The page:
# A weaker Axiom of Infinity?

As I understand, the Axiom of Infinity in ZFC theory gives us an infinite set from which the natural numbers can be extracted. (See "Axiom of Infinity" at http://en.wikipedia.org/wiki/Axiom_of_infinity)

Might the following proposed axiom be a weaker version (using everyday functional notation)?

$\exists X,S,x_0( S:X\to X\land \forall a,b\in X(S(a)=S(b)\to a=b) \land x_0\in X \land \forall a\in X(S(a)\ne x_0 ))$

In words, there exists $X,S$ and $x_0$ such that $S$ is a an injective function on $X$, and $x_0\in X$, and $x_0$ has no pre-image in $X$ under $S$.

Note: It can be shown that $X$ is Dedekind-infinite, and that it is possible to extract the natural numbers (as defined by Peano's Axioms) from $X$ where $S$ is the usual successor function and $x_0$ is the $0$ (or $1$).

• Dan, as indicated in the answer, $\mathsf{ZF}$ without the axiom of infinity suffices to deduce the usual axiom of infinity from this version, so they are indeed equivalent. The key idea in that answer is the use of the recursion theorem. First, you prove that you can argue by induction on ordinals. Second, you verify (using induction) that for every natural number $n$ there is a unique function $f_n$ with domain $\{m\mid m<n\}$ and such that $f_n(0)=x_0$ and $f_n(t+1)=S(f_n(t))$ for all $t$ such that $t+1$ is in the domain of $f_n$. – Andrés E. Caicedo Aug 28 '13 at 20:50
• Third, you check that if $m\ne n$, then $f_m$ and $f_n$ agree on their common domain. This allows you to fourth, extract a "function" (perhaps a proper class) by "pasting together" all the $f_n$. The range of this function is in bijection with its domain, $\omega$, since $S$ is injective. The range is a definable subclass of $X$, so it is a set. By replacement, the domain of this function is a set as well, so $\omega$ exists. The answer indicates that there are even ways to avoid the use of replacement. – Andrés E. Caicedo Aug 28 '13 at 20:54
• @AndresCaicedo It is interesting to know that my "axiom" is indeed equivalent to AOI in ZF. It really just postulates the existence of what might be called a partial Peano system (one without induction). I have shown that, from this stripped down system, a full Peano system (with 2nd order induction) can be extracted. In a way, it justifies 2nd order induction -- but only if you assume the existence of this other quite similar system postulated by my "axiom." – Dan Christensen Aug 29 '13 at 3:01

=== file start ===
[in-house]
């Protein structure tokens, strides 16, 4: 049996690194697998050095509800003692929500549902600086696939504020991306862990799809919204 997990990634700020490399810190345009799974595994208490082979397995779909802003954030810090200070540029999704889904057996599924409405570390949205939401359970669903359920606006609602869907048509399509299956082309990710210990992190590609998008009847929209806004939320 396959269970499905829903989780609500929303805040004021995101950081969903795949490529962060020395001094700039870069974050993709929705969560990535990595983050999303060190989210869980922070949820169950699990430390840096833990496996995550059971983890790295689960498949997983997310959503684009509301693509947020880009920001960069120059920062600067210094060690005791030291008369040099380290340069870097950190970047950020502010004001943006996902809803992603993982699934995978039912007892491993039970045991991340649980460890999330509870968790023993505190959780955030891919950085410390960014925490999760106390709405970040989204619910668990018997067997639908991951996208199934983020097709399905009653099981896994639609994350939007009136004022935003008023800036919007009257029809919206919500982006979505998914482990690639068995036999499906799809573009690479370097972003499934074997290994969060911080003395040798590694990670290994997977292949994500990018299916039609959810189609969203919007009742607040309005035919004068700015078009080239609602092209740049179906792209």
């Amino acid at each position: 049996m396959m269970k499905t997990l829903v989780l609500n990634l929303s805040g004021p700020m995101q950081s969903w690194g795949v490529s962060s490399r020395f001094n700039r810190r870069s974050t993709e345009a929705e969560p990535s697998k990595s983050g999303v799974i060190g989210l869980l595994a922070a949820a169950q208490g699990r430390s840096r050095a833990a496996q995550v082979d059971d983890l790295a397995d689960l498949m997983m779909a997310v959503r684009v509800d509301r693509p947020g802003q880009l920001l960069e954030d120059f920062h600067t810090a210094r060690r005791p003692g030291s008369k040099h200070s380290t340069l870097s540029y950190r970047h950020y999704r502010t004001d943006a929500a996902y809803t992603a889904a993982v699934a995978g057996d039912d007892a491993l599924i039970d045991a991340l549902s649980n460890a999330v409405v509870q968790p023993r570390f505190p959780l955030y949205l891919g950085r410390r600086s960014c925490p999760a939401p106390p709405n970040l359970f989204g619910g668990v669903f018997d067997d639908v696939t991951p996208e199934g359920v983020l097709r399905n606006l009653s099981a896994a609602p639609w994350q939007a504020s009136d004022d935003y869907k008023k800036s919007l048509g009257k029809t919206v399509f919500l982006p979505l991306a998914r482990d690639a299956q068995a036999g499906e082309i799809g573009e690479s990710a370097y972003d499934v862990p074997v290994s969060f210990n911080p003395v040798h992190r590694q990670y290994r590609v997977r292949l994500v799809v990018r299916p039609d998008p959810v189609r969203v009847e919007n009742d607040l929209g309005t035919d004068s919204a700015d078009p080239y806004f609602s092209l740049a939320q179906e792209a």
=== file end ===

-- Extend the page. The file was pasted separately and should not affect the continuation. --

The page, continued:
• Yes, I think it is interesting that this apparently very different approach ends up being equivalent. It also ties up nicely with your other question. – Andrés E. Caicedo Aug 29 '13 at 3:15

Your axiom is actually equivalent to the Axiom of Infinity modulo ZFC-{Infinity}. This is very easy to see via the replacement axiom, but it follows even just using Extensionality, Pairs, Unions, Specification and Powers: you can prove a version of the recursion theorem, from which you can extract the usual set $\omega$ of von Neumann numerals.
• Perhaps I don't have a proper understanding of the notion relative weakness, but the proposed axiom allows for $S(a)=a$ for some $a\in X$. Isn't this is not the case in ZFC? If so, doesn't this make the proposed axiom weaker in some sense? – Dan Christensen Aug 20 '13 at 14:38
• @DanChristensen: Suppose we use the Axiom of Replacement to isolate the subset of $X$ for which $S(a) \neq a$. The injectivity and lack of "predecessor" for $x_0$ would be conserved, hence the Axiom of Infinity would be provable. – hardmath Aug 20 '13 at 14:51
• Shouldn't you say "modulo $\mathsf{ZFC}-\text{Infinity}$"? Any tautology is equivalent to the Axiom of Infinity modulo $\mathsf{ZFC}$. – Trevor Wilson Aug 20 '13 at 18:23